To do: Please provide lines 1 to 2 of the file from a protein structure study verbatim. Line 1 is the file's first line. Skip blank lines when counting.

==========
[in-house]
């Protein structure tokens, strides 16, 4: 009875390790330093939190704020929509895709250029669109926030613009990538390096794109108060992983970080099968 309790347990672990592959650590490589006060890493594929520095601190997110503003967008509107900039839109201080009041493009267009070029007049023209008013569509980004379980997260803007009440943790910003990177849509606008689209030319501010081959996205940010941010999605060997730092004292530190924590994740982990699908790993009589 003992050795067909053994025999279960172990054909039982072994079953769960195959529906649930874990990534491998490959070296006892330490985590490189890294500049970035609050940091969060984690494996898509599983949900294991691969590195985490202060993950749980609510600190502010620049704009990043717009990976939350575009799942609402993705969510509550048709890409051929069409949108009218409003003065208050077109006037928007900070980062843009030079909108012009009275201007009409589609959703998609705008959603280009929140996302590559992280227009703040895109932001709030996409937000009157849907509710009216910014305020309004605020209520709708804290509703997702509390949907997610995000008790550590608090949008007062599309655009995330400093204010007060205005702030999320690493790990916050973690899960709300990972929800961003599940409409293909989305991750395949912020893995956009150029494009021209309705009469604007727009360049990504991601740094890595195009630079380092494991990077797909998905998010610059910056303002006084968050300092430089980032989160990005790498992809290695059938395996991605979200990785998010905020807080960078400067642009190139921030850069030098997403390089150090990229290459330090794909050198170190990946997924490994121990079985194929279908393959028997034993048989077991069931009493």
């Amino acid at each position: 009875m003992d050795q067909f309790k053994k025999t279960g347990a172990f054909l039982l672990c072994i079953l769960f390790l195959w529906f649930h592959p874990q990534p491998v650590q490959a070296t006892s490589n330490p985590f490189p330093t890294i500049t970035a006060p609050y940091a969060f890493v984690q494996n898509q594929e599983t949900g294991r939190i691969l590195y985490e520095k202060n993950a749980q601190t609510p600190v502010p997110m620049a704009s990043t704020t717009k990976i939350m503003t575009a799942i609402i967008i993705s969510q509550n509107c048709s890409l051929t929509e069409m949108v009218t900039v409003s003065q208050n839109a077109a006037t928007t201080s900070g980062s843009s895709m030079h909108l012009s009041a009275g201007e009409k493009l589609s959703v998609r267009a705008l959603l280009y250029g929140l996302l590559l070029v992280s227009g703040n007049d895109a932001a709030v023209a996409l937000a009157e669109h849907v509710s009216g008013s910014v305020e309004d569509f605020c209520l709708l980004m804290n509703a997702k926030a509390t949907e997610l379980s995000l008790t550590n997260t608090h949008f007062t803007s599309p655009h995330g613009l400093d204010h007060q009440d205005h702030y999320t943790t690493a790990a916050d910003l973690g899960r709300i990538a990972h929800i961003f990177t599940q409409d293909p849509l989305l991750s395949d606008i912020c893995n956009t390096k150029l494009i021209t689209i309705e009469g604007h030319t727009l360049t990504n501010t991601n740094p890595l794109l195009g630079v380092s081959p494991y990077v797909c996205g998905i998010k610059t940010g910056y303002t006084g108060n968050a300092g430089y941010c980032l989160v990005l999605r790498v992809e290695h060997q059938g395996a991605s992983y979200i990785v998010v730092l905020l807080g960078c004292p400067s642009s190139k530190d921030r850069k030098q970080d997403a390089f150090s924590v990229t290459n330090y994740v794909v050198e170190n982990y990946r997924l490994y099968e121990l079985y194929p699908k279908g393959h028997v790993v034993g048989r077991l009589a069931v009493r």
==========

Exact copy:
[in-house]
């Protein structure tokens, strides 16, 4: 009875390790330093939190704020929509895709250029669109926030613009990538390096794109108060992983970080099968 309790347990672990592959650590490589006060890493594929520095601190997110503003967008509107900039839109201080009041493009267009070029007049023209008013569509980004379980997260803007009440943790910003990177849509606008689209030319501010081959996205940010941010999605060997730092004292530190924590994740982990699908790993009589 003992050795067909053994025999279960172990054909039982072994079953769960195959529906649930874990990534491998490959070296006892330490985590490189890294500049970035609050940091969060984690494996898509599983949900294991691969590195985490202060993950749980609510600190502010620049704009990043717009990976939350575009799942609402993705969510509550048709890409051929069409949108009218409003003065208050077109006037928007900070980062843009030079909108012009009275201007009409589609959703998609705008959603280009929140996302590559992280227009703040895109932001709030996409937000009157849907509710009216910014305020309004605020209520709708804290509703997702509390949907997610995000008790550590608090949008007062599309655009995330400093204010007060205005702030999320690493790990916050973690899960709300990972929800961003599940409409293909989305991750395949912020893995956009150029494009021209309705009469604007727009360049990504991601740094890595195009630079380092494991990077797909998905998010610059910056303002006084968050300092430089980032989160990005790498992809290695059938395996991605979200990785998010905020807080960078400067642009190139921030850069030098997403390089150090990229290459330090794909050198170190990946997924490994121990079985194929279908393959028997034993048989077991069931009493």